NATO’s 15 December statement on the Treaty on the Prohibition of Nuclear Weapons as it enters into force reiterates misconceptions about the treaty and is tone-deaf to the global support for this landmark instrument, including popular support within several NATO countries.
The Treaty on the Prohibition of Nuclear Weapons was adopted in 2017 by 122 countries and will take full legal effect on 22 January 2021. It is the first international treaty to ban nuclear weapons and require victim assistance and environmental remediation for people and places harmed by nuclear weapons use and testing.
NATO Headquarters’ analysis of the treaty has been riddled with mistakes and deliberate misrepresentations that diplomats and civil society experts who worked directly on negotiating the treaty have helped to correct.
False claim: The TPNW risks to undermine the “IAEA safeguards regime.”
Fact: In reality, Article 3 of the TPNW requires that all states parties have a safeguards agreement with the International Atomic Energy Agency and those that have already adopted more stringent requirements for the first time under this treaty have a legal obligation to maintain them.
False claim: The statement attempts to contrast the TPNW with the Nuclear Non-Proliferation Treaty (NPT) by claiming that it lacks “rigorous or clear mechanisms for verification.”
Fact: The NPT also does not include technical provisions for nuclear disarmament verification.
False claim: The statement claims that the TPNW undermines the NPT.
The statement also tries to redefine NATO states’ own obligations to pursue disarmament, as states parties to the NPT, which requires all states parties to do so under Article IV. Furthermore, states agreed in a 2010 consensus action plan to reduce their reliance on nuclear weapons in their security policies.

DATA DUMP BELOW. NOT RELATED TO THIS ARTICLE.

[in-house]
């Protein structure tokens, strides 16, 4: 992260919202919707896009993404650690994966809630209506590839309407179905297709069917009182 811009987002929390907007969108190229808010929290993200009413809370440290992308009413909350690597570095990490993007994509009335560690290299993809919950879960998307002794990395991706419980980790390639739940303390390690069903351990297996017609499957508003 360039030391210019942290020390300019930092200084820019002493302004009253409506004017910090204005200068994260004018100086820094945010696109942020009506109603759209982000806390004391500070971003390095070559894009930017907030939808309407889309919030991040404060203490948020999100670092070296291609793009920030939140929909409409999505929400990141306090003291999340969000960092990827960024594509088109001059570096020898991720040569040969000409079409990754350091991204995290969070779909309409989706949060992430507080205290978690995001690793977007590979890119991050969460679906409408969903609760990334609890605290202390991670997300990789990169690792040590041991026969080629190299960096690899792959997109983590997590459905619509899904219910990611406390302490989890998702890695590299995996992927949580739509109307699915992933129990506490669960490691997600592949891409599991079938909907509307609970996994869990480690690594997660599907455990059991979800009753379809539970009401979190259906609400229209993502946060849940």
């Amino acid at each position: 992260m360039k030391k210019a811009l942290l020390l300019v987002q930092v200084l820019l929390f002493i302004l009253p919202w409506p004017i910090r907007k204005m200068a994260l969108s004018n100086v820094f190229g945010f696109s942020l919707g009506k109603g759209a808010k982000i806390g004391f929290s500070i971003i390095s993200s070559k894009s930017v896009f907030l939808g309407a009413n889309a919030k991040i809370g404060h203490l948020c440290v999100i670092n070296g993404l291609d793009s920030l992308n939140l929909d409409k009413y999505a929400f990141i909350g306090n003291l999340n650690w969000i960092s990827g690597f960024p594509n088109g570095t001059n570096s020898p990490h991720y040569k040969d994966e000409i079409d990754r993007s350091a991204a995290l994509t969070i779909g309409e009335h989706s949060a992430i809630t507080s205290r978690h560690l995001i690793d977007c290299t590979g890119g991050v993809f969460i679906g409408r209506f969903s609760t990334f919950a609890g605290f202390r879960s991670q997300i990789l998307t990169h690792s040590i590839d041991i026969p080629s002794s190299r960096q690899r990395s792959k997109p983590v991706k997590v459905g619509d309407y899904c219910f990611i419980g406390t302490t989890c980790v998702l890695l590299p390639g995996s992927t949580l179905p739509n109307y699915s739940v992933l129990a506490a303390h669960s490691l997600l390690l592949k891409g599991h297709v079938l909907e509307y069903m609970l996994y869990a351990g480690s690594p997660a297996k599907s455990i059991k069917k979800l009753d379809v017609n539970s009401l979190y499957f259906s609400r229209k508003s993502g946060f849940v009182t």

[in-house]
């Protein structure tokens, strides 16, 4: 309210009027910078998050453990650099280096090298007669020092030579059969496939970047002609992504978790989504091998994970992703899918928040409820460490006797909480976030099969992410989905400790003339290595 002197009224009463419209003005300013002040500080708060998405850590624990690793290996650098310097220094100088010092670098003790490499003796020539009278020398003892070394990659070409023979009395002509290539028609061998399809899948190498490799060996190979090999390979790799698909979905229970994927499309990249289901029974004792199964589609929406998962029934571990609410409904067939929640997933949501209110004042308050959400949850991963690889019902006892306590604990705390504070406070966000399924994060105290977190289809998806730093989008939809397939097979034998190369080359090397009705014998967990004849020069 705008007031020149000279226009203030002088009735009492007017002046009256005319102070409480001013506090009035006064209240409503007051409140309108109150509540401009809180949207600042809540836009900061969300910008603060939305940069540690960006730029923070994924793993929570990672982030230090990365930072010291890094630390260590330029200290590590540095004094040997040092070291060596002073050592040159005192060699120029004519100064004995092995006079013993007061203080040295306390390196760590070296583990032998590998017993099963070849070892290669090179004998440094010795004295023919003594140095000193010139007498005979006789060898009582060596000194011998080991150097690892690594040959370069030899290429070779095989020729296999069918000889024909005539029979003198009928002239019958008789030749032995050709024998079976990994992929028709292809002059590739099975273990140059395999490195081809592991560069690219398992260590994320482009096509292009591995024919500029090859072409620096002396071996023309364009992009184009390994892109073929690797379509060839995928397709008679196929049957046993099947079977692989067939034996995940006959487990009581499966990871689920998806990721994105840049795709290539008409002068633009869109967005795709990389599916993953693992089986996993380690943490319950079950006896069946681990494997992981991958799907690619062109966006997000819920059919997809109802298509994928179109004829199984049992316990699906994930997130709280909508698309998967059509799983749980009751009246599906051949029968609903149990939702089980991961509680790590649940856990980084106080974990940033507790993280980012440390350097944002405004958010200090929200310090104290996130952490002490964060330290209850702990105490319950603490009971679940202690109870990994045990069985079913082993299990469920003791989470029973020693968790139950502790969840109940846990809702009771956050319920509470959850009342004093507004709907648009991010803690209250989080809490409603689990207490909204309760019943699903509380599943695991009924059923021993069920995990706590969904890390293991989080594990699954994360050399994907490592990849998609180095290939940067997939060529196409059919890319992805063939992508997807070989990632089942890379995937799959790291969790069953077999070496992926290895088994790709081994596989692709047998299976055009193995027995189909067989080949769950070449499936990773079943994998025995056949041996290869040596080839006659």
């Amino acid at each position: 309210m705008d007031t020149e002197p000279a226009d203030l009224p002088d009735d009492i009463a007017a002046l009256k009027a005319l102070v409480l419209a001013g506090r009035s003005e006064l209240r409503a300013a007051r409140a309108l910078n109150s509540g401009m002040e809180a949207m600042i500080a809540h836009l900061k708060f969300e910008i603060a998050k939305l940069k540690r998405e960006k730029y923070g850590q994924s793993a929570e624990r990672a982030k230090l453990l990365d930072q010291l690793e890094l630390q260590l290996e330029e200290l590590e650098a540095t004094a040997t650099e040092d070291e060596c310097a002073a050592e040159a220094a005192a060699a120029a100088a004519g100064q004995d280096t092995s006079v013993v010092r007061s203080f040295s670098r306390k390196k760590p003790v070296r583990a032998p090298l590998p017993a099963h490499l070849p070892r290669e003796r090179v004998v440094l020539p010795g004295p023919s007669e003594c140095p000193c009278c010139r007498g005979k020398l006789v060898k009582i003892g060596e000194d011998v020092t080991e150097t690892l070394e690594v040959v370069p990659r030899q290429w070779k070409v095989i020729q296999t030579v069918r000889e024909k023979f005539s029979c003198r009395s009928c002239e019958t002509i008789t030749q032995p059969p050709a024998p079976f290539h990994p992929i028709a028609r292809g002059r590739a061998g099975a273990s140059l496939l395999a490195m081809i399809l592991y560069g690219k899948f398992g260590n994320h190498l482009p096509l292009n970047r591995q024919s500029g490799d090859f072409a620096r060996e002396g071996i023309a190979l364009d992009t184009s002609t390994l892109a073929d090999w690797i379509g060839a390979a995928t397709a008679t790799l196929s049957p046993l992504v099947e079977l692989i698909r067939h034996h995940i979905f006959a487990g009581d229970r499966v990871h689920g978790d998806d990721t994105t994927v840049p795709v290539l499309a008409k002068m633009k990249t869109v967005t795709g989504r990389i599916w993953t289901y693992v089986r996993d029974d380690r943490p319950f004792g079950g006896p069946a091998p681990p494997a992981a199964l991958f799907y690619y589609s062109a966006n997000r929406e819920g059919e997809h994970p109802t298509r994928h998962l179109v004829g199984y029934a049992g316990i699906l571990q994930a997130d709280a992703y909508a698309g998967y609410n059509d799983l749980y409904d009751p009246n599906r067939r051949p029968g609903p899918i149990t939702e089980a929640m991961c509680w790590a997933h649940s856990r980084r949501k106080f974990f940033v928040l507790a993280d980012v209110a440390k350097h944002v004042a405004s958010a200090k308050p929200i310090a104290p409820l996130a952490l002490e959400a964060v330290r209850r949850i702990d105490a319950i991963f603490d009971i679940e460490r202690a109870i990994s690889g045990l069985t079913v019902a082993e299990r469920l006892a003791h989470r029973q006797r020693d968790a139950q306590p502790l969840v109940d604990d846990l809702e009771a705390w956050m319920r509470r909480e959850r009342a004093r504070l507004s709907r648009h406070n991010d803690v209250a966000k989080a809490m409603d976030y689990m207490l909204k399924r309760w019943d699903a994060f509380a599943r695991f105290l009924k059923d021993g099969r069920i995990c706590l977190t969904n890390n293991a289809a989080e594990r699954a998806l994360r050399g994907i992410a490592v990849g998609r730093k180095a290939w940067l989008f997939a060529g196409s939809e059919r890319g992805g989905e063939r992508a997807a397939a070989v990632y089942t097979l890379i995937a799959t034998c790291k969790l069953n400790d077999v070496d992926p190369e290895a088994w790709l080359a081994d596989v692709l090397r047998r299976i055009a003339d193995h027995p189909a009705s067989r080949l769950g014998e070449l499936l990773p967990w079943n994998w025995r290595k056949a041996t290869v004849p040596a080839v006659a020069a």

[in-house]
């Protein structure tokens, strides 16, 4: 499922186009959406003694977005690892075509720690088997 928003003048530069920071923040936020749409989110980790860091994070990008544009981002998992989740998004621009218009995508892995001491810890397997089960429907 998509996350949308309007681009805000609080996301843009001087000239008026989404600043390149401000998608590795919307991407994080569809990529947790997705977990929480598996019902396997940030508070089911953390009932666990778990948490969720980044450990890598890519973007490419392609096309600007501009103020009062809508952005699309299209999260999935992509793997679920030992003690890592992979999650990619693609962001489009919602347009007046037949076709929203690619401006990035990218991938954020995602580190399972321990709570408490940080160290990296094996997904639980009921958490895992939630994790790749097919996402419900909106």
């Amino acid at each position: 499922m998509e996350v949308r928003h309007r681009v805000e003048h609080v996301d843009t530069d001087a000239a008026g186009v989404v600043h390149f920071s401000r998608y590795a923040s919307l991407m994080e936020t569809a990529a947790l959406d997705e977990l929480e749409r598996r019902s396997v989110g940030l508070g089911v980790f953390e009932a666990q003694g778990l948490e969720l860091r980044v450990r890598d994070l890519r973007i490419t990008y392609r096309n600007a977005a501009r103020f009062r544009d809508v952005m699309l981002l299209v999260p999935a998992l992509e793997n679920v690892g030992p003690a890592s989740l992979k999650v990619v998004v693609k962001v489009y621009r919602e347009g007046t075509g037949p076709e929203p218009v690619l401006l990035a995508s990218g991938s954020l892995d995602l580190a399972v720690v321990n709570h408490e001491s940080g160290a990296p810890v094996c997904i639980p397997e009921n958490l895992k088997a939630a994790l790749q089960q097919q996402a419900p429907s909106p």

The statement is a slap in the face to the majority of the world’s countries who see the treaty as a positive contribution to peace and security. Even within NATO countries, public opinion stands with the ban. A recent poll in Belgium showed 77% of the public support joining the TPNW. Elected representatives have rejected NATO stance: the Belgian coalition government also recently agreed to consider the positive implications of the treaty. In Germany, where public support for the treaty is also high, parliamentary leaders called for the removal of U.S. nuclear weapons from Europe. In September, fifty-six former presidents, prime ministers, foreign ministers and defence ministers from 20 NATO member states issued an open letter calling on current leaders to join the treaty. The former UN secretary-general Ban Ki-moon and two former NATO secretaries-general, Javier Solana and Willy Claes, are among the co-signers.
Nuclear-armed states cannot always bully other nations into getting their way. The U.S. letter urging states to withdraw from the TPNW failed to stop it from achieving the necessary threshold for entry into force. NATO HQ might want to try to gloss over the impact that the TPNW is having even among its own member states, but the facts will prevail eventually. Rather than resist, it must adapt to the changing security environment. The TPNW is not going anywhere.
Available for Interview
Beatrice Fihn, Executive Director of the International Campaign to Abolish Nuclear Weapons, [email protected] (GENEVA)
Alicia Sanders-Zakre, Policy and Research Coordinator of the International Campaign to Abolish Nuclear Weapons, [email protected] (GENEVA)
The International Campaign to Abolish Nuclear Weapons (ICAN) is a global campaign working to mobilize people in all countries to inspire, persuade and pressure their governments to sign and ratify the Treaty on the Prohibition of Nuclear Weapons. ICAN is comprised of more than 570 partner organisations in over 100 countries and was awarded the 2017 Nobel Peace Prize.
Photo: ©European Parliament/Pietro Naj-Olear | Flickr | CC BY-NC-ND 2.0